Many people are afraid to get genetic testing done for cancer for the same reason they avoid bringing their car in for a checkup: they are afraid of finding problems. They may feel they have a higher chance of finding trouble if they actively go looking for it. Moreover, they cannot imagine how they would deal with any bad news. However, a genetic predisposition for cancer does not mean the die is cast. Other factors contribute to the outcome as well. Some of these are under the patient’s control. A person with a genetic vulnerability toward cancer would do well to find out where he or she stands, and if necessary, consider making lifestyle changes to reduce the odds of actually contracting cancer.
How Does Genetic Testing Tie in with a Disease Like Cancer?
The human genome, i.e. the genetic recipe that determines our characteristics, consists of 23 chromosomal pairs. These pairs reside in the mitochondria of cell nuclei in a small DNA molecule. This molecule contains individual genes that determine everything about a person from body size to hair color. Two of these genes, the BRCA1 and the BRCA2 carry markers for breast and ovarian cancer. Normally, these genes are tumor suppressors. Mutations in these two genes increase the likelihood of developing cancer in the carrier.
Will Genetic Testing Determine That Someone will Definitely Contract Cancer?
No. In fact, genetic testing cannot even determine the odds for a specific individual. It only determines if a person is a member of a high-risk group. For each person, the chances of contracting cancer vary widely depending on other factors. One of these factors is whether other members of the person’s family have had cancer. If a person’s parents, grandparents, or siblings have developed cancer, then they are in a higher risk group. Genetic testing for cancer can help determine if they have inherited the familial tendency toward cancer or not.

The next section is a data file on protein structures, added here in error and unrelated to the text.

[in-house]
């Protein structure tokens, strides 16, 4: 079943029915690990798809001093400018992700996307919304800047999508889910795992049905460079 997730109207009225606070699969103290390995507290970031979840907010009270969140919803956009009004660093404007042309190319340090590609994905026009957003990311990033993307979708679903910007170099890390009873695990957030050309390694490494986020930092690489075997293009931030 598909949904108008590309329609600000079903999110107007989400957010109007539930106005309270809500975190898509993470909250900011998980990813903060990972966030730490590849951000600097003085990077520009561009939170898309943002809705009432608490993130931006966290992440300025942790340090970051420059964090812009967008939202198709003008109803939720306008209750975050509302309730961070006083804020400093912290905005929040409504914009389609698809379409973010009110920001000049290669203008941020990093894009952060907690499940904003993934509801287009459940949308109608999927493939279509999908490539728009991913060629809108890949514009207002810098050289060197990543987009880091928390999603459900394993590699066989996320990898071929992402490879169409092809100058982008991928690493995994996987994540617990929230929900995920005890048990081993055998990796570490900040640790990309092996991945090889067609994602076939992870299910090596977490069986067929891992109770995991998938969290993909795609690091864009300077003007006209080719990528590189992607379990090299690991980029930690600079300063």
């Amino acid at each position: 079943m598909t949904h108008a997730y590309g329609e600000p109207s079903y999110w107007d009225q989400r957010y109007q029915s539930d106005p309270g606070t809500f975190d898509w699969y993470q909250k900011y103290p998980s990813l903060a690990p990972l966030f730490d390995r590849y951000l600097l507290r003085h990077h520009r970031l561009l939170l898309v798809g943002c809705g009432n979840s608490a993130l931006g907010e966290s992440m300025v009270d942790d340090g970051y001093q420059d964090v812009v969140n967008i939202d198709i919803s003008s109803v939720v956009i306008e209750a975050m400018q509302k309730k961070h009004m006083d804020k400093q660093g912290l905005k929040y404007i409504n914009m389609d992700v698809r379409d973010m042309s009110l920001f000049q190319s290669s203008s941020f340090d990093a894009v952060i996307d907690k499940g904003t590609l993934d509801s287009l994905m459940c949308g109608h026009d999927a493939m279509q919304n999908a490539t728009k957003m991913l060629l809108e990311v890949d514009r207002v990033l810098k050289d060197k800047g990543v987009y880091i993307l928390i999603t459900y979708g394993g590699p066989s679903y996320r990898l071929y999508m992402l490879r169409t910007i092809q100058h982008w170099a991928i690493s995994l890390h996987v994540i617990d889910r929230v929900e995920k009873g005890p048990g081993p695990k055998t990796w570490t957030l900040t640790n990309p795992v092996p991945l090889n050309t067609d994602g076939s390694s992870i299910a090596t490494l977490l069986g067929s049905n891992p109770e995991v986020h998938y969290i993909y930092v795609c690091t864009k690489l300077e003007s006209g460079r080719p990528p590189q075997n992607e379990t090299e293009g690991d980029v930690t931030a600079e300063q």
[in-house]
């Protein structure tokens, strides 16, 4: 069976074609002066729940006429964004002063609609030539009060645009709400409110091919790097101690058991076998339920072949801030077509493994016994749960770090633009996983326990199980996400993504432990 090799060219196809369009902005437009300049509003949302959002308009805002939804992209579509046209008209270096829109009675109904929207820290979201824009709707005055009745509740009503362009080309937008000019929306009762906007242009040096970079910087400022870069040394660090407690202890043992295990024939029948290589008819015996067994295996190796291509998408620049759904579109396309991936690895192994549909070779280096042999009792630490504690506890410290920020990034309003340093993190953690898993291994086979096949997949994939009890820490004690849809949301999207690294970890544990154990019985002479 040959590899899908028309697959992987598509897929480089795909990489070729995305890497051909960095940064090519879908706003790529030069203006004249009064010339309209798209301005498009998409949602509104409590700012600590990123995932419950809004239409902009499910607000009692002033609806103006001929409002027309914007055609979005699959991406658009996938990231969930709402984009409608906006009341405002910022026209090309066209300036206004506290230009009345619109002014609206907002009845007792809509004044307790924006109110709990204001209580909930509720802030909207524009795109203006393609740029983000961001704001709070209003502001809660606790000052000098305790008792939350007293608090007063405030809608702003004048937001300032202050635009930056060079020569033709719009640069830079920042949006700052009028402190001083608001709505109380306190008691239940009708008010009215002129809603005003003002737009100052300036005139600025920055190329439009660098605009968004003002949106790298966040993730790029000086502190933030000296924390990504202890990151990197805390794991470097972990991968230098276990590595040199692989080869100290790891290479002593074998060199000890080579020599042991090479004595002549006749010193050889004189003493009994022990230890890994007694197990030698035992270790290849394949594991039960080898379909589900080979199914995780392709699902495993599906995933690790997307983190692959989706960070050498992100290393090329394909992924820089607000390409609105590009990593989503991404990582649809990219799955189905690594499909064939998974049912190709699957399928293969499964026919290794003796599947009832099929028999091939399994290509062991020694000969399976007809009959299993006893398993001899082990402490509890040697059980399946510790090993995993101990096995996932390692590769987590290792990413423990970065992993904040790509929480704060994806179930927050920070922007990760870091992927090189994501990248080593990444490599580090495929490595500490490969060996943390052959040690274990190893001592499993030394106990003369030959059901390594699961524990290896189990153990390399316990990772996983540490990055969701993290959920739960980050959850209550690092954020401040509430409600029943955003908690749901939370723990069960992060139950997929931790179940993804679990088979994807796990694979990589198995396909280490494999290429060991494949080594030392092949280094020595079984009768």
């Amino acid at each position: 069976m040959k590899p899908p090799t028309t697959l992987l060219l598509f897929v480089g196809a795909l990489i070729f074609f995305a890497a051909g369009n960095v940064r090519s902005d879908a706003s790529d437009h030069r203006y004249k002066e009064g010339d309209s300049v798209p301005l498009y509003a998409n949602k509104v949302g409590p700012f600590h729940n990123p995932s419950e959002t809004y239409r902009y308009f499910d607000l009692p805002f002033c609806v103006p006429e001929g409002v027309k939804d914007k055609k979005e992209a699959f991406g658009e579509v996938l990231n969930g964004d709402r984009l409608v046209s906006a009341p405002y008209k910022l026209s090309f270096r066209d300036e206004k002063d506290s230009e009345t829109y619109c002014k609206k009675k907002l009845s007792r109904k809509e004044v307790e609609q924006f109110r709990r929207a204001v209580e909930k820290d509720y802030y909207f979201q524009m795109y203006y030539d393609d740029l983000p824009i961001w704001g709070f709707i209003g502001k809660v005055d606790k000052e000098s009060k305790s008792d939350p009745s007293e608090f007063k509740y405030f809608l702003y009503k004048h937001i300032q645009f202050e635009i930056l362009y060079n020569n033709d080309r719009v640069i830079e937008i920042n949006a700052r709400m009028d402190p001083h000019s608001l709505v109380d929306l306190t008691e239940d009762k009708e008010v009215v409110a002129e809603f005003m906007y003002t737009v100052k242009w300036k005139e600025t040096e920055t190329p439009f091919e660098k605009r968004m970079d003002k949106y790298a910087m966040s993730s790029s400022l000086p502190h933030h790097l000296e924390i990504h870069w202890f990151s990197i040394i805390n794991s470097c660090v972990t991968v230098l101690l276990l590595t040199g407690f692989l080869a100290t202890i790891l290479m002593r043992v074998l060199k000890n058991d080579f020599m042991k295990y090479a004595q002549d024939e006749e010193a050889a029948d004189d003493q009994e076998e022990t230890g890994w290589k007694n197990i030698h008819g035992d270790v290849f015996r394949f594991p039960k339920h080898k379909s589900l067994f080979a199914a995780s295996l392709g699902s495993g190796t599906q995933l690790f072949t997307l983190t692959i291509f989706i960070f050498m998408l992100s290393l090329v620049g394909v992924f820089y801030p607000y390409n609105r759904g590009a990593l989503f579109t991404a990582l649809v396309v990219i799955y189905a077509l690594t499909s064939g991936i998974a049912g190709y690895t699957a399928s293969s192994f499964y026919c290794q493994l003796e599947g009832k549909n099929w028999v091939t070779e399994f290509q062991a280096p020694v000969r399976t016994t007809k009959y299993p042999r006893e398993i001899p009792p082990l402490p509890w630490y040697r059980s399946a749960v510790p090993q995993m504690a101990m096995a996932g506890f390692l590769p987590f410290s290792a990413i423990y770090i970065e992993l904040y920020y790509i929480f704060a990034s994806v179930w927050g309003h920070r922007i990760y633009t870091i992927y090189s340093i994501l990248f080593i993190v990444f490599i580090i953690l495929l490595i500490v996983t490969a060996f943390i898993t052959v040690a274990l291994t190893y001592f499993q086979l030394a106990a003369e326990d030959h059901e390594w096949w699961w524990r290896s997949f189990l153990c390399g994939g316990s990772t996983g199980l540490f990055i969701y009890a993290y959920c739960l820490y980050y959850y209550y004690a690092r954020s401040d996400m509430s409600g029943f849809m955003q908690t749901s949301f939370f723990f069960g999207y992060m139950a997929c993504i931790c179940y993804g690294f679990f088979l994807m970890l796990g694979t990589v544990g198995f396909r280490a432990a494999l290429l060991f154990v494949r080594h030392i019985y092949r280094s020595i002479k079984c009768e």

What are Other Contributing Factors?
Once an individual finds they are at risk through genetic testing for breast cancer, they should analyze the other salient factors. These include the following:
- Reproductive and menstrual history
- The use of oral contraceptives
- Exposure to radiation
- Alcohol use
- Physical activity and fitness
- Benign breast disease
- Mammographic density
Some of these factors are under the individual’s direct control. For instance, a person that has found a genetic vulnerability can work with their physician to reduce alcohol intake and become more physically fit. They will also understand how regular mammograms are especially important for people in their situation.
What Does Genetic Testing Involve?
The testing process is generally simple and straightforward. A physician can perform the procedure by taking a buccal smear with a cotton swab from the inside of the cheek. The doctor can also collect the sample with a mouthwash, or by taking a sample of the skin, hair, or blood.
Testing Anxiety is Normal
Many people learn the importance of genetic testing for cancer, but still do not go through with the procedure. They should know that feeling apprehensive is normal. Their doctors can help them with the emotional aspect of cancer testing by arranging special genetic counseling. Counselors can help both the individual and the family. They can provide counseling concerning both the level of risk and the options available for support.
In summary, the entire testing and counseling process allows individuals to find where they stand and if they need to pay special attention to the possibility of breast cancer. If necessary, the process will also help each person devise a plan of lifestyle changes to reduce the chances of actually contracting the disease.